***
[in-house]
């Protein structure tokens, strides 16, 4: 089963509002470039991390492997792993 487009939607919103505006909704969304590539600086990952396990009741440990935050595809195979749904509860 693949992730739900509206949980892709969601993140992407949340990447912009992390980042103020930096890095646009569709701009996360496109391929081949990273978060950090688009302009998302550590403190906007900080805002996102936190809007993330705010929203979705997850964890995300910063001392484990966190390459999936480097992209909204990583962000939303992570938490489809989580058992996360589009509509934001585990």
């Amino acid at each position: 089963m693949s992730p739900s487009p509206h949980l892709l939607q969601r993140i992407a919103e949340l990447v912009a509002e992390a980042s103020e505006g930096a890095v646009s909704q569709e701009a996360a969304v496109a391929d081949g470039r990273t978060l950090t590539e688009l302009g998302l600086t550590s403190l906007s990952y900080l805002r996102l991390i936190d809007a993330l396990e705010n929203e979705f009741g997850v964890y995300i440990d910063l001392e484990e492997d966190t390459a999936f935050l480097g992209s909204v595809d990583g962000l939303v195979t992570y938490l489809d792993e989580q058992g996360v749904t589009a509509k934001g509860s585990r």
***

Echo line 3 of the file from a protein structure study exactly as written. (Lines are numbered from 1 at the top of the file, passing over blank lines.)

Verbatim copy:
């Amino acid at each position: 089963m693949s992730p739900s487009p509206h949980l892709l939607q969601r993140i992407a919103e949340l990447v912009a509002e992390a980042s103020e505006g930096a890095v646009s909704q569709e701009a996360a969304v496109a391929d081949g470039r990273t978060l950090t590539e688009l302009g998302l600086t550590s403190l906007s990952y900080l805002r996102l991390i936190d809007a993330l396990e705010n929203e979705f009741g997850v964890y995300i440990d910063l001392e484990e492997d966190t390459a999936f935050l480097g992209s909204v595809d990583g962000l939303v195979t992570y938490l489809d792993e989580q058992g996360v749904t589009a509509k934001g509860s585990r």